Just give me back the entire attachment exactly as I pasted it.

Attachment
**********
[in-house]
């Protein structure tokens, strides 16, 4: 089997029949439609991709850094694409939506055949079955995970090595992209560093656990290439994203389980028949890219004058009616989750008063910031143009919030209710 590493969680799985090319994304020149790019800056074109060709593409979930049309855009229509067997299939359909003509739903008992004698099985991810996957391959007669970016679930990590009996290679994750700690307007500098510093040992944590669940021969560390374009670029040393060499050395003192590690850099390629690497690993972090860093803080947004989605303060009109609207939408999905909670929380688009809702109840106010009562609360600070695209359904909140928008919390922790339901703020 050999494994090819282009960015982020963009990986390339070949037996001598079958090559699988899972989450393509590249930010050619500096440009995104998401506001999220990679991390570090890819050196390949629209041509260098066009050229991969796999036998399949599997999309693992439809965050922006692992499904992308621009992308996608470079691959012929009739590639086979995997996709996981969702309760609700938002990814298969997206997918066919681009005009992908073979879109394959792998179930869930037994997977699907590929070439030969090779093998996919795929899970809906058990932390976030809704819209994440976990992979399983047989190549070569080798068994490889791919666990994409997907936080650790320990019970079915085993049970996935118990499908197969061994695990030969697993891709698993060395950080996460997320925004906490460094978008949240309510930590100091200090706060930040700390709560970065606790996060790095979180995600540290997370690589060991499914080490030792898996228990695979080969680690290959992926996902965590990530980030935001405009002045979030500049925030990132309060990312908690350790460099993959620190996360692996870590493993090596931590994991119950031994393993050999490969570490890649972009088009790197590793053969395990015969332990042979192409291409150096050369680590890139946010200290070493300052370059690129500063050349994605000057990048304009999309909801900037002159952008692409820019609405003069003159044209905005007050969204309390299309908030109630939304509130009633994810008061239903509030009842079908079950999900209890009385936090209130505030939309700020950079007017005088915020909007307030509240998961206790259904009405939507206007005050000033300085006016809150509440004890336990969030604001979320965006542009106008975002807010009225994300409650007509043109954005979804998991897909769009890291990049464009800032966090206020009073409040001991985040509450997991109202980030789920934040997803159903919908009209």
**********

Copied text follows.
[in-house]
């Protein structure tokens, strides 16, 4: 089997029949439609991709850094694409939506055949079955995970090595992209560093656990290439994203389980028949890219004058009616989750008063910031143009919030209710 590493969680799985090319994304020149790019800056074109060709593409979930049309855009229509067997299939359909003509739903008992004698099985991810996957391959007669970016679930990590009996290679994750700690307007500098510093040992944590669940021969560390374009670029040393060499050395003192590690850099390629690497690993972090860093803080947004989605303060009109609207939408999905909670929380688009809702109840106010009562609360600070695209359904909140928008919390922790339901703020 050999494994090819282009960015982020963009990986390339070949037996001598079958090559699988899972989450393509590249930010050619500096440009995104998401506001999220990679991390570090890819050196390949629209041509260098066009050229991969796999036998399949599997999309693992439809965050922006692992499904992308621009992308996608470079691959012929009739590639086979995997996709996981969702309760609700938002990814298969997206997918066919681009005009992908073979879109394959792998179930869930037994997977699907590929070439030969090779093998996919795929899970809906058990932390976030809704819209994440976990992979399983047989190549070569080798068994490889791919666990994409997907936080650790320990019970079915085993049970996935118990499908197969061994695990030969697993891709698993060395950080996460997320925004906490460094978008949240309510930590100091200090706060930040700390709560970065606790996060790095979180995600540290997370690589060991499914080490030792898996228990695979080969680690290959992926996902965590990530980030935001405009002045979030500049925030990132309060990312908690350790460099993959620190996360692996870590493993090596931590994991119950031994393993050999490969570490890649972009088009790197590793053969395990015969332990042979192409291409150096050369680590890139946010200290070493300052370059690129500063050349994605000057990048304009999309909801900037002159952008692409820019609405003069003159044209905005007050969204309390299309908030109630939304509130009633994810008061239903509030009842079908079950999900209890009385936090209130505030939309700020950079007017005088915020909007307030509240998961206790259904009405939507206007005050000033300085006016809150509440004890336990969030604001979320965006542009106008975002807010009225994300409650007509043109954005979804998991897909769009890291990049464009800032966090206020009073409040001991985040509450997991109202980030789920934040997803159903919908009209």